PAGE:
Pfizer may receive emergency approval from the FDA this week, but who’s in line to get the COVID-19 vaccine first?

This hour, we talk with members of Connecticut’s Vaccine Advisory Group, including co-chair Dr. Reginald Eadie. He’s one of the leaders who’s planning how COVID-19 vaccines will be stored and distributed in our state in the coming weeks and months.

We also talk with Tekisha Dwan Everette, a health equity expert who’s a member of the vaccine group. Given the disparate impact COVID has had on racial and socioeconomic groups, how will Connecticut give out the vaccine fairly?

Are you one of the people who may be eligible to be vaccinated later this month? Will you get it?

We want to hear from you. What questions do you have about the COVID vaccine?


The older I get, the more excited I am to be corrected when I’m wrong.

Sure, it may sting for a second because hearing someone say “actually…” can be kind of annoying, and if I’m wrong about something, then that means that contrary to my sparkling self-image, I don’t know it all.

Tyler Russell / Connecticut Public

This story has been updated.

Rev. Elvin Clayton has been the pastor at Walter’s Memorial African Methodist Episcopal Zion Church in Bridgeport for the past six years.

And in the COVID-19 era, Sunday mornings look a little different -- Clayton speaks at the pulpit from behind glass partitions, keeps services to an hour and broadcasts it all live on Facebook.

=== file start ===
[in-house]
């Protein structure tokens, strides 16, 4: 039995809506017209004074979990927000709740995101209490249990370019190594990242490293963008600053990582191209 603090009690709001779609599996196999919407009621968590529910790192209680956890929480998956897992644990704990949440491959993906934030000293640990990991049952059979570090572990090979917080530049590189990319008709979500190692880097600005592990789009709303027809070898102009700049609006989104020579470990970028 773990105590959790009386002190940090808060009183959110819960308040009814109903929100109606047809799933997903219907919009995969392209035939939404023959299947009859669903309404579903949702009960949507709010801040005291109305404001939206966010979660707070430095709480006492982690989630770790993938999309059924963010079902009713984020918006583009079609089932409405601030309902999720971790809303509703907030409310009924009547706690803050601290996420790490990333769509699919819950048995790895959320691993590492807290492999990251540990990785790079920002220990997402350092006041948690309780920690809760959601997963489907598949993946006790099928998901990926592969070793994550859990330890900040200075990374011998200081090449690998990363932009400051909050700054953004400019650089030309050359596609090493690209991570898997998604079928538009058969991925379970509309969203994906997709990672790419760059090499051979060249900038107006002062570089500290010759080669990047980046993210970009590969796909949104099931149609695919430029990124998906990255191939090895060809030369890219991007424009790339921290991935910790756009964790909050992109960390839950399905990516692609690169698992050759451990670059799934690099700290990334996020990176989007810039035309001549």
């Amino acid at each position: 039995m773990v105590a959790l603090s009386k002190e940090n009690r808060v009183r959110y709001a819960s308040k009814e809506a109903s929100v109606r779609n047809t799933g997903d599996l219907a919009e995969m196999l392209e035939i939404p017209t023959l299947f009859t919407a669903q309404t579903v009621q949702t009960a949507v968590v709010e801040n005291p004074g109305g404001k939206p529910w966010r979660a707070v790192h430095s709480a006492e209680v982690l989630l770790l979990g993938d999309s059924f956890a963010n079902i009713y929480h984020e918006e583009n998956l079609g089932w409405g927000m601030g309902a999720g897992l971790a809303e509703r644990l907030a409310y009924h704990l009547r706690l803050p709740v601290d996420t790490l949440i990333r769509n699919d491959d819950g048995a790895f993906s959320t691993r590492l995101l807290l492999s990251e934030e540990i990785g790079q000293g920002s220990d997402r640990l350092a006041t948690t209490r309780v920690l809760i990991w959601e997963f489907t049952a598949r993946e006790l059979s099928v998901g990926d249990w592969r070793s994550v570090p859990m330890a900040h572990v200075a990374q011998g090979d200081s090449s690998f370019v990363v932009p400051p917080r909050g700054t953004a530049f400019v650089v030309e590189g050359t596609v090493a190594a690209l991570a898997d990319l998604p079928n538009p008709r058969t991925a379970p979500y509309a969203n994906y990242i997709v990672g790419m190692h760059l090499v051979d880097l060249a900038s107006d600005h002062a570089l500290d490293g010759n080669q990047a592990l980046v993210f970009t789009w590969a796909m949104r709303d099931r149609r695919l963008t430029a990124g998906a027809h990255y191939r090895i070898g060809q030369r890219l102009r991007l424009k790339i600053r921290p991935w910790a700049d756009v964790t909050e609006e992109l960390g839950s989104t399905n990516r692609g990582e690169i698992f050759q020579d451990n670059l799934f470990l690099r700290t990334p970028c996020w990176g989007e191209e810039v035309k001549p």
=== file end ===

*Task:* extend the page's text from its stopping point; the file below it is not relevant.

“We’ve had great success thus far with it,” he said. 

Joe Amon / Connecticut Public

Black Americans are more likely to be infected from COVID-19, be incarcerated, live in poverty, and/or be killed by the police than white Americans. It took a pandemic and the killing of George Floyd to crystallize those facts.

The Placebo Effect

Aug 31, 2020
Christian Schnettelker / Creative Commons

Placebo treatments have been making people feel better since long before Franz Mesmer was run out of 18th-century Vienna for "mesmerizing" a young pianist into regaining her eyesight after doctors had given up on a medical cure. 

Doctors often dismiss the placebo effect as inferior to conventional medical treatments - even when studies show that placebos can reduce the pain of arthritic knees as well as in some surgical procedures like arthroscopy

A diagram of the kidneys from Henry Gray's "Anatomy of the Human Body" (1918)
Henry Gray / Wikimedia Commons

State Representative Jeff Currey is a longtime public servant. Now he’s asking the public to help him. The East Hartford lawmaker is in kidney failure, and he needs a transplant.

This hour, he joins us to talk about kidney donation. We often think of organ donation as something considered after someone’s death, but living donors can give a kidney to a person in need.

Coming up we hear from patients, donors, and medical professionals about this lifesaving transplant.

And we learn about a revolutionary system that pairs matching donors and patients--that allows for multiple kidney transplants. 

Have you considered becoming a kidney donor?

The Food and Drug Administration on Sunday authorized the emergency use of convalescent blood to treat people hospitalized with Covid-19. Sunday's decision comes on the heels of a presidential tweet that may have put pressure on the FDA to authorize it prematurely. We talk about this and more news on Covid. 

Also this hour:  The Republican National Convention begins this week, a few days after former Vice-President Joe Biden accepted the nomination to represent Democrats in November's election. We talk about last week's convention, how this week's convention might play out, and other political news from the weekend.  

Airman 1st Class Daniel Hambor / U.S. Air Force

Businesses have reopened and most schools have come up with plans to see students again, but it’s increasingly clear life won’t truly get back to “normal” until we have a vaccine.